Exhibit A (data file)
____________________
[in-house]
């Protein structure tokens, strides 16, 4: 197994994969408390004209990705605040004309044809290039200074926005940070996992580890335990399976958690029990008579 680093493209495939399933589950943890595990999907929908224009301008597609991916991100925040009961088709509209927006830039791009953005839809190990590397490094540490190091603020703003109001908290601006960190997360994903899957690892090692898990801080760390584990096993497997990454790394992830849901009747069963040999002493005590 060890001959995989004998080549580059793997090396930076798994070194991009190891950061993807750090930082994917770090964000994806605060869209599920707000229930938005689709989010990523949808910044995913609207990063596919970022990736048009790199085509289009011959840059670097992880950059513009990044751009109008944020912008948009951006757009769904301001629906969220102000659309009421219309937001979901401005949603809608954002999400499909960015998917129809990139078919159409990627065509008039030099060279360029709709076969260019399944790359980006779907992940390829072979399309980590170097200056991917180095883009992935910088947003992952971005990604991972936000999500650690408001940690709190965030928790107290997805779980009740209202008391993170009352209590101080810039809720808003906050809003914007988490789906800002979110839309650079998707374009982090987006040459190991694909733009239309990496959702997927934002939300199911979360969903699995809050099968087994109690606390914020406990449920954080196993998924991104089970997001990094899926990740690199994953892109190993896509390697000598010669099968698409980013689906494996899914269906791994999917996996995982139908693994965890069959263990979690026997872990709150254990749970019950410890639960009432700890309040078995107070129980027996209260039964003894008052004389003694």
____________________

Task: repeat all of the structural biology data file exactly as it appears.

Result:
[in-house]
């Protein structure tokens, strides 16, 4: 197994994969408390004209990705605040004309044809290039200074926005940070996992580890335990399976958690029990008579 680093493209495939399933589950943890595990999907929908224009301008597609991916991100925040009961088709509209927006830039791009953005839809190990590397490094540490190091603020703003109001908290601006960190997360994903899957690892090692898990801080760390584990096993497997990454790394992830849901009747069963040999002493005590 060890001959995989004998080549580059793997090396930076798994070194991009190891950061993807750090930082994917770090964000994806605060869209599920707000229930938005689709989010990523949808910044995913609207990063596919970022990736048009790199085509289009011959840059670097992880950059513009990044751009109008944020912008948009951006757009769904301001629906969220102000659309009421219309937001979901401005949603809608954002999400499909960015998917129809990139078919159409990627065509008039030099060279360029709709076969260019399944790359980006779907992940390829072979399309980590170097200056991917180095883009992935910088947003992952971005990604991972936000999500650690408001940690709190965030928790107290997805779980009740209202008391993170009352209590101080810039809720808003906050809003914007988490789906800002979110839309650079998707374009982090987006040459190991694909733009239309990496959702997927934002939300199911979360969903699995809050099968087994109690606390914020406990449920954080196993998924991104089970997001990094899926990740690199994953892109190993896509390697000598010669099968698409980013689906494996899914269906791994999917996996995982139908693994965890069959263990979690026997872990709150254990749970019950410890639960009432700890309040078995107070129980027996209260039964003894008052004389003694």